Diane is an instructor at The Orca Institute.
Diane Auld H.T., R.P.C., M.P.C.P.
www.dianeauld.ca 604-218-9341 Email: [email protected]

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It’s late September and my wife, Lisa, and I are sitting in a little community ( pop. 600) along the east coast of Hudson Bay, five hours flight north of Montreal. We’re offering a week on “Self-care for Helpers”. I’ve been to this little northern village before, offering a total of six weeks of “training” to “frontline workers” who are coping with frequent crises, and who are providing on-going support for trauma survivours. Think of some of the most challenging conditions you have heard about or witnessed in First Nation’s communities across Canada. In many ways these conditions are more severe. The social ills of poverty, illiteracy, inadequate housing, inaccessible health care, minimal education, unemployment, rampant addictions, frequent accidental deaths, homicides, and suicides are sometimes muted before the backdrop of the harsh Arctic environment and weather. Layer over this scene the palpable prejudices and systemic discrimination that the Inuit face when having to deal with, on an almost daily basis, government agencies and workers, and you can only marvel at how these people have managed to not only survive, but are beginning to thrive in many ways.

Over the past four years I have made almost monthly trips up here, providing training in a dozen different communities in Nunavik. The experience has been mostly humbling, as I encounter my own deep-seated personal and professional prejudices, my inadequacy in making the ideas and skills that are important to me, somehow important and relevant to them, while many of my “trainees” are in the trenches every day, coping with crises far beyond the magnitude that I’ve had to face in my life or work. It’s been a regular encounter with feelings of inadequacy, frustration, anger, sadness, and nagging concerns about whether or not I’m doing “any good” up here.

When I’ve been tempted to quit, one of my colleagues up here reminds me that I’m in training in understanding the ways of Aboriginal People, and that these experiences can only make me a better teacher, and a better person. I can only hope this is true, as more of my work each year is among these people.

For now, let me try to explain some of the professional challenges I have faced, saving for a later time the stories of a more personal nature.

First, it’s important to say who my “trainees” are. For the most part they are the communities natural helpers. Women (mostly) and men who have little or no formal training in any helping field, but have been selected for paid positions called counsellor, social worker, victims assistant, justice worker, school counsellor, addictions counsellor, etc. A variety of factors including the lack of training, little or no organizational support (sometimes no organization at all), no supervision, inadequate funds, rapidly shifting community and government priorities, regular crises, professional burnout, all contribute to the short terms of employment and frequent staff turnover. In short, they tolerate conditions that would never be permitted by professionals “down South”. It’s quite rare to find someone who identifies as having a “career” in a particular helping field- a health aide yesterday, an addictions counsellor today, a child development worker tomorrow, and who knows what next month, perhaps unemployed. Picture offering a training program in weekly segments over the course of several months, during which time the faces of the participants change, and the ones who remain constant now have different jobs then they held when the program began. Picture having to keep your “training” flexible each day because of unexpected blizzards with whiteout conditions, a funeral for an Elder, a suicide of a youth, the need for all men to join a rescue team to search for a hunter who hasn’t returned as planned, an accidental drowning of a young child, the death of a family member of one of the participants, a call to the harbour to help unload the last cargo ship before the freeze up, the surprise beaching of a walrus to be killed, butchered and distributed, unexpected arrival of a caribou heard, delayed and cancelled flights, and you begin to get some idea of the teaching environment.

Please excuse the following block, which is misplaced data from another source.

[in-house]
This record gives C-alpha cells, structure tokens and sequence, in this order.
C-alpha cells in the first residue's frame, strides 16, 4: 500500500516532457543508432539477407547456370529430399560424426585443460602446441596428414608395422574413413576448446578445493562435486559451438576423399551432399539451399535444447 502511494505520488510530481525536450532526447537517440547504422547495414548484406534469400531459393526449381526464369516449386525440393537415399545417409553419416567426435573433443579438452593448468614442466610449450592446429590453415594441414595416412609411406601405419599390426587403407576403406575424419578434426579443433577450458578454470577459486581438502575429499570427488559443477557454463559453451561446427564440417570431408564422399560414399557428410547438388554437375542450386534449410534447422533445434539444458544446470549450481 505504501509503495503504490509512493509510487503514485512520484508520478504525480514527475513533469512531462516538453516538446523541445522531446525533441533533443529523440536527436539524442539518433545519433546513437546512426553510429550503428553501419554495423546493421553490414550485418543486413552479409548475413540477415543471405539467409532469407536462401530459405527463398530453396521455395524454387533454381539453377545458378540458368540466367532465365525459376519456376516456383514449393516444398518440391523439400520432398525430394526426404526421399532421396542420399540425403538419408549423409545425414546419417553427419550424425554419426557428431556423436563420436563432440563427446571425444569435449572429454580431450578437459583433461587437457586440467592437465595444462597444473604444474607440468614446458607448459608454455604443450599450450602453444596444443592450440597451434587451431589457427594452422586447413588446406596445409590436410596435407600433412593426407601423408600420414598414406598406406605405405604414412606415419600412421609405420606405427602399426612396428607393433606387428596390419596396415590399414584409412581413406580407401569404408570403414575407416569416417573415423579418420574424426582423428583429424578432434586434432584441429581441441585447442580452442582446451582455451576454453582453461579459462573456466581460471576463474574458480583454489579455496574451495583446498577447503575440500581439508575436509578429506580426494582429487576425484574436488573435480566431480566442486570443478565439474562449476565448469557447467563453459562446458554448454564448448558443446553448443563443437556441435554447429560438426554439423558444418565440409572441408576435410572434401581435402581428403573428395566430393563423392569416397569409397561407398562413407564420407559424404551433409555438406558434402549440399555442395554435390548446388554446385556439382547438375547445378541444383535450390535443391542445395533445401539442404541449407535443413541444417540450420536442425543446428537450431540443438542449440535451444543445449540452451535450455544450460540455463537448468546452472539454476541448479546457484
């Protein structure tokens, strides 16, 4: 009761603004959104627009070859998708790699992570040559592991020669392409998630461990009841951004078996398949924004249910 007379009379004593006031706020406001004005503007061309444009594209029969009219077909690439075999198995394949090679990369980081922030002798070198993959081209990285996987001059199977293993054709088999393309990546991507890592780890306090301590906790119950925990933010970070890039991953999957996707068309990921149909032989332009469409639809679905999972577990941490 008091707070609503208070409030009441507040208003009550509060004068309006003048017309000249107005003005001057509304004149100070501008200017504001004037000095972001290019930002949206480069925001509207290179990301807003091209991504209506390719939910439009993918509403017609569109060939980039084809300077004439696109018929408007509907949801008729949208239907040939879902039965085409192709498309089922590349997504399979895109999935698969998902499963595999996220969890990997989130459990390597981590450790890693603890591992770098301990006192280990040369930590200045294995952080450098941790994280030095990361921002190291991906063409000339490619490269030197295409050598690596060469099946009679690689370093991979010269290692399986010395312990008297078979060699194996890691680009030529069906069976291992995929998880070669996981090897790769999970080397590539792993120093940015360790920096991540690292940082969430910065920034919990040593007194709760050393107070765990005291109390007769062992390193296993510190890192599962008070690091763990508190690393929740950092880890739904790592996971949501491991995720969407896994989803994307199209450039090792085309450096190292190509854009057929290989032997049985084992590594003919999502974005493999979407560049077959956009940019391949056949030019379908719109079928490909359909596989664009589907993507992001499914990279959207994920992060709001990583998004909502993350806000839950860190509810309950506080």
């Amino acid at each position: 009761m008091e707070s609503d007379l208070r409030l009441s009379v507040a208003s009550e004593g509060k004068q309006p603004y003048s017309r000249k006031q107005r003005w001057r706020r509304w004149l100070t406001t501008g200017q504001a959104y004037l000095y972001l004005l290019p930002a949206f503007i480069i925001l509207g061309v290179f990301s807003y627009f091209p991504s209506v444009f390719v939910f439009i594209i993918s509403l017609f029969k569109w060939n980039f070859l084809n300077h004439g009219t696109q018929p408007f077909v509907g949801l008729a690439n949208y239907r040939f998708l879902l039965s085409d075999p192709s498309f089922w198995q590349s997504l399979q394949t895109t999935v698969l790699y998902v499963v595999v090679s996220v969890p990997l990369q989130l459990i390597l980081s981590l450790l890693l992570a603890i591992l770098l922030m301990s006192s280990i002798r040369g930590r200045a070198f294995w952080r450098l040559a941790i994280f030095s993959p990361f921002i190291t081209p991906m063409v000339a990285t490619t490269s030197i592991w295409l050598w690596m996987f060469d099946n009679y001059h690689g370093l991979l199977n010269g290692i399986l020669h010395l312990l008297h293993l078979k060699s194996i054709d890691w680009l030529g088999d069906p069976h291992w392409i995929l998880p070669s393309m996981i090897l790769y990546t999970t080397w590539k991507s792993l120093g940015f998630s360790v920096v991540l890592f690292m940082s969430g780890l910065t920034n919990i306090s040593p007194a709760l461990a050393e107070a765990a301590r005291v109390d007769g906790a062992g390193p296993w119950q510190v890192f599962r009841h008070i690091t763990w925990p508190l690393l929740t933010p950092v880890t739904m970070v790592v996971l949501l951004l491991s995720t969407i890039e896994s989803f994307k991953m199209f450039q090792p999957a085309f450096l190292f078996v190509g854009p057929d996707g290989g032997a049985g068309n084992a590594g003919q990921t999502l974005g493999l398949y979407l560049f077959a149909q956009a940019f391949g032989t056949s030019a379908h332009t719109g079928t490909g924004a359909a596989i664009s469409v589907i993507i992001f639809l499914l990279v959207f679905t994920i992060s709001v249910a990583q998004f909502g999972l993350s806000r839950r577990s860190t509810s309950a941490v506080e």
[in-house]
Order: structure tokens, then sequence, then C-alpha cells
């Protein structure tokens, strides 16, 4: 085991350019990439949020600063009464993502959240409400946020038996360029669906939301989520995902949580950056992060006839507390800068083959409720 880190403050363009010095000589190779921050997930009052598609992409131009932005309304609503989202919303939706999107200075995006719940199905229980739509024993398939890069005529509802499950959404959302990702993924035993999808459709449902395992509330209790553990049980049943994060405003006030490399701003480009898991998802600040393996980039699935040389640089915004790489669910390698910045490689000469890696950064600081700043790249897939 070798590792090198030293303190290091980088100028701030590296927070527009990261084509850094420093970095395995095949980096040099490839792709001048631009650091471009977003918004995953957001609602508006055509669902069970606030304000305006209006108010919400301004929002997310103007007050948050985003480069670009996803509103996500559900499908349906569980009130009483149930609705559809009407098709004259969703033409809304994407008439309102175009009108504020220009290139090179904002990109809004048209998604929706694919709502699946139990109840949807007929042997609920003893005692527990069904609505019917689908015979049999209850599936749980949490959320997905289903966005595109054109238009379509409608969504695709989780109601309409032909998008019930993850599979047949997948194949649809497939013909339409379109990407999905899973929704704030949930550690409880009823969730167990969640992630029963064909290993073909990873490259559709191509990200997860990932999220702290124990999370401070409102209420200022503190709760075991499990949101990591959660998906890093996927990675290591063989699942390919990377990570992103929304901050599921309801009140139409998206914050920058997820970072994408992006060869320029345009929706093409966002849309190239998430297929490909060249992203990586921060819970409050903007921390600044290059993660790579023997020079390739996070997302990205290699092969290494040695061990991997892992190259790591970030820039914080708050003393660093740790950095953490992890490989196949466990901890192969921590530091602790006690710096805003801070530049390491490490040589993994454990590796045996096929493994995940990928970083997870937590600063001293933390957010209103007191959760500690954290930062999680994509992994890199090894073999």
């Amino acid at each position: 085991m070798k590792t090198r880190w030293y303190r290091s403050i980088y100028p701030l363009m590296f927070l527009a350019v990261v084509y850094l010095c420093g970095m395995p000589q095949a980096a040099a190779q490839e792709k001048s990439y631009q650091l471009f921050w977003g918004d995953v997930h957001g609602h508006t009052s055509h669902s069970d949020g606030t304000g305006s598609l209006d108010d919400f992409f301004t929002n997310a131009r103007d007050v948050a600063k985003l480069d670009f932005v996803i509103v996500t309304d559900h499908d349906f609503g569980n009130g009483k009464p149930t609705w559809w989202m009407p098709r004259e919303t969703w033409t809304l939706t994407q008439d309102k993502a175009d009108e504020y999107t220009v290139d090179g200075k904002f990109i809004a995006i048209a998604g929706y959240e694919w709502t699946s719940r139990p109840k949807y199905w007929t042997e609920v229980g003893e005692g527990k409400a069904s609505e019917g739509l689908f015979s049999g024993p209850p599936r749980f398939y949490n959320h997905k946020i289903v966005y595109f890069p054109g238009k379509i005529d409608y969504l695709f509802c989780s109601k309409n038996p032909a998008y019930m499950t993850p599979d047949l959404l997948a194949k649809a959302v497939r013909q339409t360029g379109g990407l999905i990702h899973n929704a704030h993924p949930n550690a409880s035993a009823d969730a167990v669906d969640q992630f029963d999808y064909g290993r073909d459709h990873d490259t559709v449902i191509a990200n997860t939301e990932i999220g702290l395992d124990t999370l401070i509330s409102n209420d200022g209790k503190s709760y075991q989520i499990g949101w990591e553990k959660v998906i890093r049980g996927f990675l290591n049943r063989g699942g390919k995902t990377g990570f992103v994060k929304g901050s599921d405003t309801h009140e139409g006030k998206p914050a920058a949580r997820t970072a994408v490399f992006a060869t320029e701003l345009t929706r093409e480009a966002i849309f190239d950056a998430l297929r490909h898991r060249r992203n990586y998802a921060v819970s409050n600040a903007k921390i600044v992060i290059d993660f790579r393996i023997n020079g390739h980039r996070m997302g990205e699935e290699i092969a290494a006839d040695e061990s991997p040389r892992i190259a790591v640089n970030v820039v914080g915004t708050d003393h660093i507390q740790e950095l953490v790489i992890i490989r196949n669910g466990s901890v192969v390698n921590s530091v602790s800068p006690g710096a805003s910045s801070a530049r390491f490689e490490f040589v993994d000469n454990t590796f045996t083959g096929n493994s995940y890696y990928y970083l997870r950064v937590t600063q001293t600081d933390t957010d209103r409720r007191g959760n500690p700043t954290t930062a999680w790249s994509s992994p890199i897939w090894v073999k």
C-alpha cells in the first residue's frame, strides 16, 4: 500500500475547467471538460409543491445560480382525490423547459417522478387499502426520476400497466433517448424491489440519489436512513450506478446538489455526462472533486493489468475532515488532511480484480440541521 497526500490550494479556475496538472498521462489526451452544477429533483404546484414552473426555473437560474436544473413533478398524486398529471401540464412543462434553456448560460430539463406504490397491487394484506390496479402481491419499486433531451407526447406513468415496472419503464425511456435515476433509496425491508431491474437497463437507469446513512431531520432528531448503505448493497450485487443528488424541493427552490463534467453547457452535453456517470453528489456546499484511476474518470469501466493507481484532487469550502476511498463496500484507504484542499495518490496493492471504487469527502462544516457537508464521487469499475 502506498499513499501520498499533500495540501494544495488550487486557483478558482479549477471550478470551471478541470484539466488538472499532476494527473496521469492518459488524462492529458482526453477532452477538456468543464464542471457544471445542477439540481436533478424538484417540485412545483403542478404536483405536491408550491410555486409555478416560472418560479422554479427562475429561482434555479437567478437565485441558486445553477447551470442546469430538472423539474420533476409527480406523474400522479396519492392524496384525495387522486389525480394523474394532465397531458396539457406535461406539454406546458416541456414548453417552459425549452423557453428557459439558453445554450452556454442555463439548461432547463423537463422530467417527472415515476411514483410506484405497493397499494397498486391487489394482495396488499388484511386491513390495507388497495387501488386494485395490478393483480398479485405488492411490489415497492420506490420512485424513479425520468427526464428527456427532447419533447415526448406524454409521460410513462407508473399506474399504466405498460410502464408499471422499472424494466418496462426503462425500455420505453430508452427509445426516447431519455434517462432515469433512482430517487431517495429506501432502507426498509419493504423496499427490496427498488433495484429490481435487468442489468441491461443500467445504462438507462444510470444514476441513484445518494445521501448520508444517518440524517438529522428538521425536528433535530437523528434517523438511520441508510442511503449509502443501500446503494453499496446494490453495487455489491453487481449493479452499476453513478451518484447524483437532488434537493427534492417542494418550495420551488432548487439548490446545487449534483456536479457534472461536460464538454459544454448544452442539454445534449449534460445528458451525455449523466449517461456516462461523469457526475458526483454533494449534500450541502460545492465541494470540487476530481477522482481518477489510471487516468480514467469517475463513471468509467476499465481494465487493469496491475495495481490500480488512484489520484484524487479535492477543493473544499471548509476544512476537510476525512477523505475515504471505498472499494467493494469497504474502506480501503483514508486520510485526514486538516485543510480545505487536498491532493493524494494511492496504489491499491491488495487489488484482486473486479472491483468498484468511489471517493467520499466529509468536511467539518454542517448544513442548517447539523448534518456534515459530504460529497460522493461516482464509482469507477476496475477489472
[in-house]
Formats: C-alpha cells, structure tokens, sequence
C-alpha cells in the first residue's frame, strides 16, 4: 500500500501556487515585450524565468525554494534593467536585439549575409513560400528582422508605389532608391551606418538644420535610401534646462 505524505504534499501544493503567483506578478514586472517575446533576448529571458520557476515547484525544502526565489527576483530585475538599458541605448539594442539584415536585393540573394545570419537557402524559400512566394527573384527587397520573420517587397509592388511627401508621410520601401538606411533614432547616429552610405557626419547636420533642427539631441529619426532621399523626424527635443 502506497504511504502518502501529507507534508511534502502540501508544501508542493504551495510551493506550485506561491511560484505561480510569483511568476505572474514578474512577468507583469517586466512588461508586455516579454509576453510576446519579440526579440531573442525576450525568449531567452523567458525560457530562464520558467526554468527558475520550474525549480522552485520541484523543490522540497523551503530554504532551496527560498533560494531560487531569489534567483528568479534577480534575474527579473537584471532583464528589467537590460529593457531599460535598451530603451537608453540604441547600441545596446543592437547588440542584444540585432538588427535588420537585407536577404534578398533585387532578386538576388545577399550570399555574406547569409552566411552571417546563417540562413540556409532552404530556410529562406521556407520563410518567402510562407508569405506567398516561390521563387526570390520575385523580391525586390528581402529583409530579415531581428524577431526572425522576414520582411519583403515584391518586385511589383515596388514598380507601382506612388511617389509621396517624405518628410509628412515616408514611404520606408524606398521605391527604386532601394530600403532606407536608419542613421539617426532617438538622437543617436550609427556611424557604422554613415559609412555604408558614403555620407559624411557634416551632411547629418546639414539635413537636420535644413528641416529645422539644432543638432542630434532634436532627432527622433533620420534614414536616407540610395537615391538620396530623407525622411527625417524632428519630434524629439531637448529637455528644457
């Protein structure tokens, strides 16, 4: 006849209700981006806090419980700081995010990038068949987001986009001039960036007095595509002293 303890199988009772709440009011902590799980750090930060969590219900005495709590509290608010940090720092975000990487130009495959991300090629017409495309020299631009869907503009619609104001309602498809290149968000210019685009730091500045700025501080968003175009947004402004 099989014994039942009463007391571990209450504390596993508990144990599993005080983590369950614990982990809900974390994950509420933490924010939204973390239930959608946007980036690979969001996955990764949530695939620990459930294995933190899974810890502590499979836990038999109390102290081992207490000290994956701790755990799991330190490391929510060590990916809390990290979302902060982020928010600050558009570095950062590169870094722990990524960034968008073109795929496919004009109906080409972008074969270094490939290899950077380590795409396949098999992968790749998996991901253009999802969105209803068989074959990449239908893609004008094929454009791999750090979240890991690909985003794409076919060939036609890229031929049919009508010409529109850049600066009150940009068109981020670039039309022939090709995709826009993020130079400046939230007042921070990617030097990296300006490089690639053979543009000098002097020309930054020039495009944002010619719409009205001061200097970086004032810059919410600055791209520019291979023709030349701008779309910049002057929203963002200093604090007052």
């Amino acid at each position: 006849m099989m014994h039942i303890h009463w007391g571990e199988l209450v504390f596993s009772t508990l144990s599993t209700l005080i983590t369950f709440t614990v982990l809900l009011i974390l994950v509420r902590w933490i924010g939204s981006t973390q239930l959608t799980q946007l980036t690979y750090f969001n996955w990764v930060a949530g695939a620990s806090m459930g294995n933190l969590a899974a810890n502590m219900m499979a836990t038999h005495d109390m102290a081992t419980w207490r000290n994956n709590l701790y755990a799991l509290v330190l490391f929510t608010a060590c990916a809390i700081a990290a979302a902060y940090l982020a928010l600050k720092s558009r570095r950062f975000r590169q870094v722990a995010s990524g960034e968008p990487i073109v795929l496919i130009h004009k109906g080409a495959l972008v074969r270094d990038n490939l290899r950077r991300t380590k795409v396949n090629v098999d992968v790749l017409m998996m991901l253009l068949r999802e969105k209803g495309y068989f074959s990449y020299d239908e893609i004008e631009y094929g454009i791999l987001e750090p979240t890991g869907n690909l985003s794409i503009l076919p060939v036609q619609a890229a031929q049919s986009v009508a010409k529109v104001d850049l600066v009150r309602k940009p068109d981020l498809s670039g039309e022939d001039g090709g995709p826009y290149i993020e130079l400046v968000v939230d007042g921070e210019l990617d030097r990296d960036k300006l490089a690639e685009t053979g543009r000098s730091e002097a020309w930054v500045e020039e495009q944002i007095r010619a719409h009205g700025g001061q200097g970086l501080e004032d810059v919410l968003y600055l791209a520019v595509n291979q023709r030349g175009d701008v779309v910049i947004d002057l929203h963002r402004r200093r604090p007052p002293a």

I don’t know where to begin explaining the challenges to making the standard theories of counseling “culturally appropriate”, largely because it’s taken me most of these years to realize how inappropriate some of these most treasured professional beliefs and approaches really are for Aboriginal People. Perhaps one of the biggest gaps between the Aboriginal perspective and that of non-Aboriginals centers around the focus on the individual and the importance of self-awareness, self-fulfillment, and personal growth that are the hallmarks of Western understanding. While this is a common observation when discussing or reading about “cross cultural” or “culturally sensitive” approaches, the realities of this need to “modify”, I believe, require us to alter the very foundations of many of our approaches to counseling with Aboriginal People, who exist, not in an individual reality but rather in complex and dynamic relationships to all people and nature around them.